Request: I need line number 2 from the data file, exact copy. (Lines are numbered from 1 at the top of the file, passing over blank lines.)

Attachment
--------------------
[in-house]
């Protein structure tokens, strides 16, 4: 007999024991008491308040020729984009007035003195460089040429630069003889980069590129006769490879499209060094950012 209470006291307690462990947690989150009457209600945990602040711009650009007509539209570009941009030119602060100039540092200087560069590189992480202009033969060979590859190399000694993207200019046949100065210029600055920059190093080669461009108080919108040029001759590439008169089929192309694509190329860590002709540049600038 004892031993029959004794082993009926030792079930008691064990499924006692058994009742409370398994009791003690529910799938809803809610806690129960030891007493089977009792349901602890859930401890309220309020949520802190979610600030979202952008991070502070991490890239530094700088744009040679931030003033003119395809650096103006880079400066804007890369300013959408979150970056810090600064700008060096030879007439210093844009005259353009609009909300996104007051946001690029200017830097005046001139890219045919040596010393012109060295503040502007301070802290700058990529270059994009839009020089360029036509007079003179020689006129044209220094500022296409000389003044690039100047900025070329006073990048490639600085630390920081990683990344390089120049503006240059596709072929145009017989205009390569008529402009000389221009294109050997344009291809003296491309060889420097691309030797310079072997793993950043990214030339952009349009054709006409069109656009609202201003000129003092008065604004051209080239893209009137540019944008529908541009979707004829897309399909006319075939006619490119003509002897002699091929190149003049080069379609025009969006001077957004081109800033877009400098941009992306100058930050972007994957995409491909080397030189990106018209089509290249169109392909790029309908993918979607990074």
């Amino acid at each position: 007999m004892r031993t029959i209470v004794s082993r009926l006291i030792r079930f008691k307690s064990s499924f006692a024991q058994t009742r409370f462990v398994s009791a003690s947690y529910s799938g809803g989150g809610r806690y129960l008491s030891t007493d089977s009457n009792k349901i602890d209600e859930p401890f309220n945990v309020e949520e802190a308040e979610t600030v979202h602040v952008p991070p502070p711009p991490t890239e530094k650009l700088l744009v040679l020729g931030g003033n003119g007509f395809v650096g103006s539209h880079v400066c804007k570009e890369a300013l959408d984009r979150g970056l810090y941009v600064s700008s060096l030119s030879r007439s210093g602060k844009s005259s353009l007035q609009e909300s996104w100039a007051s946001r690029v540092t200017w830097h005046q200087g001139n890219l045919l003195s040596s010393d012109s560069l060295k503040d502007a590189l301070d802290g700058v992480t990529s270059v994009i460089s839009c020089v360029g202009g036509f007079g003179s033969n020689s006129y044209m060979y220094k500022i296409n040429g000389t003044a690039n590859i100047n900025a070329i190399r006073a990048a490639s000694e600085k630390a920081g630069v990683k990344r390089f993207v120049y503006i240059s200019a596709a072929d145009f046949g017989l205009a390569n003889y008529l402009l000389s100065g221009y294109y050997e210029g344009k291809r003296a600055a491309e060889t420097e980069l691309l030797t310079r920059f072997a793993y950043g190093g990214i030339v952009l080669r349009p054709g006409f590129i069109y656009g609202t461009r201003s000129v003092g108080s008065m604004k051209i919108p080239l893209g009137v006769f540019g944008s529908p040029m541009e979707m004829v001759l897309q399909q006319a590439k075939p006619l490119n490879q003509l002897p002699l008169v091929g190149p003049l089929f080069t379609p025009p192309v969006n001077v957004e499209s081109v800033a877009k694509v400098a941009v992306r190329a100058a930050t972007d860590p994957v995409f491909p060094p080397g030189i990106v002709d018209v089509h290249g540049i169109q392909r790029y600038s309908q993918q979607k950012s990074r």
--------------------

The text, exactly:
């Protein structure tokens, strides 16, 4: 007999024991008491308040020729984009007035003195460089040429630069003889980069590129006769490879499209060094950012 209470006291307690462990947690989150009457209600945990602040711009650009007509539209570009941009030119602060100039540092200087560069590189992480202009033969060979590859190399000694993207200019046949100065210029600055920059190093080669461009108080919108040029001759590439008169089929192309694509190329860590002709540049600038 004892031993029959004794082993009926030792079930008691064990499924006692058994009742409370398994009791003690529910799938809803809610806690129960030891007493089977009792349901602890859930401890309220309020949520802190979610600030979202952008991070502070991490890239530094700088744009040679931030003033003119395809650096103006880079400066804007890369300013959408979150970056810090600064700008060096030879007439210093844009005259353009609009909300996104007051946001690029200017830097005046001139890219045919040596010393012109060295503040502007301070802290700058990529270059994009839009020089360029036509007079003179020689006129044209220094500022296409000389003044690039100047900025070329006073990048490639600085630390920081990683990344390089120049503006240059596709072929145009017989205009390569008529402009000389221009294109050997344009291809003296491309060889420097691309030797310079072997793993950043990214030339952009349009054709006409069109656009609202201003000129003092008065604004051209080239893209009137540019944008529908541009979707004829897309399909006319075939006619490119003509002897002699091929190149003049080069379609025009969006001077957004081109800033877009400098941009992306100058930050972007994957995409491909080397030189990106018209089509290249169109392909790029309908993918979607990074």